Question about 10cc syringes and picc/ports | allnurses

Question about 10cc syringes and picc/ports

  1. 1 Learned something this week. I didn't know you had to use a 10cc syringe to administer meds through a picc or port. I know you have to use them to flush a picc or port.

    This is what I heard in school....Always use a 10cc syringe to flush a picc or port because of the pressure. OK, so I took this to mean that a 10cc syringe delivers more pressure, and you need the pressure to really flush and clean the line. I know it takes more physical strenth to push larger syringes. Obviously I was wrong, but my logical brain isn't making sense of this. Pts with peripheral lines will complain that a 10cc flush hurts, but just pushing a 3cc of meds doesn't. There just doesn't seem to be as much pressure behind a 3cc push. I if I push 10ccs into the sink, it sure shoots out harder than if I push a 3 cc into the sink.

    So, more than one nurse told me that a 3 cc has more pressure and you risk damaging that actual end of the line. I want to believe them, but like a said, my brain just can't wrap around this. So can anyone tell my why in a way that makes sense?

    And how do you drop up really small doses then? Or oddball doses like Solumedrol where you're drawing up 1.28cc or .96cc? I had a lady who was getting .125cc of dilaudid.
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    Visit  mappers profile page

    About mappers

    Joined Aug '09; Posts: 446; Likes: 548.

    31 Comments so far...

  3. Visit  HappydayRn profile page
    Think it has to do with the diameter, the smaller the diameter the higher the psi generated. Visualize the way artery constriction works, when you want to raise pressure you constrict the diameter, when the body wants to lower pressure it relaxes the vessels. Here is a syringe guide that shows you the different diameters.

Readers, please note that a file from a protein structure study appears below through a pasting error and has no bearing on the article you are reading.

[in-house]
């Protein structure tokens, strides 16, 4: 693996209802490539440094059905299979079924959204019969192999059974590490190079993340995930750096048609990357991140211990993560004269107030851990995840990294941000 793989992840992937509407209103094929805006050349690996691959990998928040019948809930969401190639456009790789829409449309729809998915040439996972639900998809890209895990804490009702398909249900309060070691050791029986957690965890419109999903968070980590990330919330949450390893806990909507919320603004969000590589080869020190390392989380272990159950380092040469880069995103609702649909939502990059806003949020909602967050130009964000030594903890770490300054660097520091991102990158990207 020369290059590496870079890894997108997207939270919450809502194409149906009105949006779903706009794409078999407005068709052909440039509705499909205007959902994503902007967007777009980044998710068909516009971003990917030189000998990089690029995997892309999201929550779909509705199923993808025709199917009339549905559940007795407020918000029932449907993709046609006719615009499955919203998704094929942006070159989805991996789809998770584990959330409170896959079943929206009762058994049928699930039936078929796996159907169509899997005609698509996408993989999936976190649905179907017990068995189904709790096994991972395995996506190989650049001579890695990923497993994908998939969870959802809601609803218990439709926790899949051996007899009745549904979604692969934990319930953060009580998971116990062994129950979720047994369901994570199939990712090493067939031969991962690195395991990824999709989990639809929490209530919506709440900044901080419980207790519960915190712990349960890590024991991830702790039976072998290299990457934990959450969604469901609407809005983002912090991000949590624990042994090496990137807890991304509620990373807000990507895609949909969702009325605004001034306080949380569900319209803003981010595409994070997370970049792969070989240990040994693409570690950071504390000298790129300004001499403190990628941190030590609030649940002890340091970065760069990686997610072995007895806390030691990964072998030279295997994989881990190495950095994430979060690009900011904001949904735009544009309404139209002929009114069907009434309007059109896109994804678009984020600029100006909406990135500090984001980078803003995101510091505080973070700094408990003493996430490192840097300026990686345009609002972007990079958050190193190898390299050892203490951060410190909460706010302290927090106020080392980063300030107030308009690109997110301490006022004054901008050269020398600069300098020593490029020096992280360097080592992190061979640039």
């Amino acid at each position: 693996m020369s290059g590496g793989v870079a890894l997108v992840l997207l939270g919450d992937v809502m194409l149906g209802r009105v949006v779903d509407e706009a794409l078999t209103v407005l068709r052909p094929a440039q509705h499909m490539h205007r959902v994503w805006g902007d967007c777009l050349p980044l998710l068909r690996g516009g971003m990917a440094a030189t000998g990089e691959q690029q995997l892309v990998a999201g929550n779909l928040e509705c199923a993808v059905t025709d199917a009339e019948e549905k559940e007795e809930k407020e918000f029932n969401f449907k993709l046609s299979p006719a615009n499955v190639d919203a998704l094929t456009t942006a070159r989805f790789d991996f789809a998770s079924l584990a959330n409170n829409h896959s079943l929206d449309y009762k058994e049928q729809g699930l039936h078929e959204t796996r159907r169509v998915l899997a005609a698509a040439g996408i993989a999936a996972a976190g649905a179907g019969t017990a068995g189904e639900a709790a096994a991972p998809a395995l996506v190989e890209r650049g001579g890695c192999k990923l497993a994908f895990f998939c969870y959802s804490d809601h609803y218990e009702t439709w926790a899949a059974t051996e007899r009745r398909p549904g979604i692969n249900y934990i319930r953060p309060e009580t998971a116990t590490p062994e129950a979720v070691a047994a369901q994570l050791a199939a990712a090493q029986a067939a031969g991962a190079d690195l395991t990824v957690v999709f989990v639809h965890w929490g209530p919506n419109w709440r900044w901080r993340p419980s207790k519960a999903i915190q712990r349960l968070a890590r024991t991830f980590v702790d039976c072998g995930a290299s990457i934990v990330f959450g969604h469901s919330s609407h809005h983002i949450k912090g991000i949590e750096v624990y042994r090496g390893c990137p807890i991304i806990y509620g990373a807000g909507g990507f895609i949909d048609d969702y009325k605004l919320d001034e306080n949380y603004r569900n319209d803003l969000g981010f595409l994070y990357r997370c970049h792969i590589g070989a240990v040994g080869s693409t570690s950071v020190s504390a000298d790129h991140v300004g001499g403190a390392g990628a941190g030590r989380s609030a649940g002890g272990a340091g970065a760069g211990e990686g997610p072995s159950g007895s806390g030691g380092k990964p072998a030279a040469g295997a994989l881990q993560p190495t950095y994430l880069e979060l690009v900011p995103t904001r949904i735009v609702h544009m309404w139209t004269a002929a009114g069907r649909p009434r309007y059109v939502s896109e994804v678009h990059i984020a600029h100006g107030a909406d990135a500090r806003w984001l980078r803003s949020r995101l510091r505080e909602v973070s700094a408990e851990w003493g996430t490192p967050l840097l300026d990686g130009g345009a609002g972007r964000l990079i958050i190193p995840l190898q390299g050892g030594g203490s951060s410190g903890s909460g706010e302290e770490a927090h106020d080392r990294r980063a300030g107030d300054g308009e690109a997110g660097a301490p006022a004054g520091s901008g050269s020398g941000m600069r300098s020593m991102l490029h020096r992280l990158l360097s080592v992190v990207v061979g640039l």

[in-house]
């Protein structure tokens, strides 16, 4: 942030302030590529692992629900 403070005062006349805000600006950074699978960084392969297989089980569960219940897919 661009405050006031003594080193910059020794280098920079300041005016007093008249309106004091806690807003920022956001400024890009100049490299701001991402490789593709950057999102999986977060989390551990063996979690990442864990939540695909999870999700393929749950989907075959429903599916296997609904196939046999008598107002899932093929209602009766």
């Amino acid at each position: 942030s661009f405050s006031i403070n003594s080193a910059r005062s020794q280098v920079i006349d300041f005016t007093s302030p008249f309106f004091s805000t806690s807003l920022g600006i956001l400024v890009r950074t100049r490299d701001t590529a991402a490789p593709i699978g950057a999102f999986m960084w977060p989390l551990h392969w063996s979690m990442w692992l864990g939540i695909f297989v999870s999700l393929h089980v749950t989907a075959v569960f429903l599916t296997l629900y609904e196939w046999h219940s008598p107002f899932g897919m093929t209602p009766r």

Draw up doses in a TB syringe (or whatever smaller and more accurate syringe you have) and put it in a 10 ml flush or syringe. That way you can measure the dose.
  4. Visit  mappers profile page
    Thanks for the link, but it doesn't help. All plastic syringes have the same PSI according to that chart if I'm reading it correctly.

    The blood vessel constriction makes some sense, but I don't think really explains it. The barrel sizes might be different, but the size of the hole where the medicine comes out and the blunt-tipped canula (what we use) is the same on all syringes. The amount of volume being forced through the hole of a 10cc syringe is greater than that of a 3cc syringe therfore creating more pressure through the hole. Or is my logic flawed??

    A TB syringe I understand, because ours have needles. But how do you transfer from one syringe to another when you use the plastic canulas?
  5. Visit  HappydayRn profile page
    Do you have lur lock syringes without needles? We have these, I always use the 10 ml flushes and just put the needle in the head and squirt away. I wasn't looking at the maximum psi but rather at the diameter of the various syringes.

    Okay so if you are using the standard 10 ml diameter syringe it doesn't matter how many ml's because the barrel diameter is the same among the sizes. I included a link.

    Even if it narrows at the end it is the force as you press down behind the it. To calculate the pressure generated you look at the lbs of pressure you exert and the diameter of the barrel. Here is a link that calculates the pressure.